The trip aims to teach researchers what it takes to survive in the modern, competitive entrepreneurial world.
For example, at marine logistics company Navis, the cohort learned the importance of storytelling and building a personal brand as an entrepreneur.
Students saw this business wisdom as essential to completing their college education.
“The future of bioengineering depends not just on making good products, but also on being able to take them to the public as entrepreneurs,” said Paige Ford, bioengineering manager. “It was a life-changing trip.”
The visit to Silicon Valley also helped them think about how to bridge the gap between biomedical research and the public, she said.
Biomedical engineers need to move their research and products from the lab “from the bench” to the “bedside” — to the patients who need the products, Zmuda said. Discussions with Valley entrepreneurs made them aware of the importance of entrepreneurial knowledge in bringing useful biomedical products to market.
“I can now take the skills I learned and use them to pitch my biomedical product ideas directly to investors,” she said.
Students also learned that there is no one standard type of entrepreneur.
“The typical perception in Silicon Valley is that only people who are workaholics can be entrepreneurs,” Neuenschwander said. But during the trip, researchers learned that people of different personality types can be successful entrepreneurs.
They not only got to see the cutting-edge technology in startups like Zoox, which is developing self-driving car technology, but also network with the people creating this technology face-to-face.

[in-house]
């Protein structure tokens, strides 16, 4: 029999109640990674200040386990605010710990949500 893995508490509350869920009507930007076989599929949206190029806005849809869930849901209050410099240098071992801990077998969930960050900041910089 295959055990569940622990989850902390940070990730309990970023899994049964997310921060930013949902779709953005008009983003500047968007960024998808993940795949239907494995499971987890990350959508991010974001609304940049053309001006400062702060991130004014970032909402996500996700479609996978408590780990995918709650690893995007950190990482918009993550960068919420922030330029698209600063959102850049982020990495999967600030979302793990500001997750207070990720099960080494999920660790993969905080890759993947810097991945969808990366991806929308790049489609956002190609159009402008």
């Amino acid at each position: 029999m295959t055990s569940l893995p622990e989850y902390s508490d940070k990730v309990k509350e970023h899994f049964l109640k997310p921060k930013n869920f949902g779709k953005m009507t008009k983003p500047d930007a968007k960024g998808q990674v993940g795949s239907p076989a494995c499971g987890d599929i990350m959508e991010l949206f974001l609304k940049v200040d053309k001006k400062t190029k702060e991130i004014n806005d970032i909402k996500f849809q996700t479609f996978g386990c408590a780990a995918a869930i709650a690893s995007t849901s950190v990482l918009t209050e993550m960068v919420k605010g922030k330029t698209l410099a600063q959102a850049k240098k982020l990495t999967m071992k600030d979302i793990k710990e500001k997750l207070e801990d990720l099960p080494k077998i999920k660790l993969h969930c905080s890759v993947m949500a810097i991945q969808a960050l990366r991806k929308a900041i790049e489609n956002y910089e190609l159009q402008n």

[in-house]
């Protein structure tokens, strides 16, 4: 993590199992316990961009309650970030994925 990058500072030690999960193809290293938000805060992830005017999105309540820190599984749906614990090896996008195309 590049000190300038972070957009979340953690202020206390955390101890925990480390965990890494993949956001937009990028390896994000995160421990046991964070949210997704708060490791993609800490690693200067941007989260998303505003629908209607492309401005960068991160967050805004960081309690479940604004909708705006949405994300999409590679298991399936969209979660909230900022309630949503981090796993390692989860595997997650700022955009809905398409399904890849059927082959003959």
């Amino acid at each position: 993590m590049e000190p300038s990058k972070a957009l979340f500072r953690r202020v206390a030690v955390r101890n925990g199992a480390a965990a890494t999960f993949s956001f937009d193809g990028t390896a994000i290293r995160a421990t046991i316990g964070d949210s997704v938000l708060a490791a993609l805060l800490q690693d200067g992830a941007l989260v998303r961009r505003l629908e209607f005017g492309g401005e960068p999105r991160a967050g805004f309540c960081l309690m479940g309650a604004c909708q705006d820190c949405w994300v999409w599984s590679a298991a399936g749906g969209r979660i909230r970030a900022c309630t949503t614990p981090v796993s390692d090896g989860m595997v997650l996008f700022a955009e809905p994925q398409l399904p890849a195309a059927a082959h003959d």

Fellows met Dave McCandless, WSU alumnus, vice president of IT at Navis. After listening to McCandless talk about networking, Neuenschwander said he realized that the right connections were extremely important in the business world.
“There’s nothing more powerful than making connections that you can follow up with later,” he said.
In addition to the contacts, the students found that the networking opportunities helped them learn how to better approach people in a professional setting.
“It helped build my confidence in networking with people,” Ford said.
Fellows not only got to know tech entrepreneurs up close, but were also able to bond with their peers in the program.
“It was inspiring to know that I was surrounded by a cohort of very smart people,” Ford said. “I really liked my peers, even the people I didn’t think I had much in common with at first.”
The cohort met WSU alumnus and former Harold Frank scholar Danny Navarro at Google. Navarro, who spoke to students about his struggles to land a job at Google. He asked students to talk about their strengths and define their life experiences.
“It was a raw and vulnerable moment that helped us get to know each other on a deeper level,” Pankratz said.
Apply before September 9
For more information about the program and to apply, go to Harold Frank Engineering Institute of Entrepreneurship website.
“If you’re on the fence, go for it,” Neuenschwander said. “The amount of benefits you receive and the people you meet will be the highlight of your college experience.”
- Tina Hilding, director of communications, Voiland College of Engineering and Architecture, 509-335-5095, firstname.lastname@example.org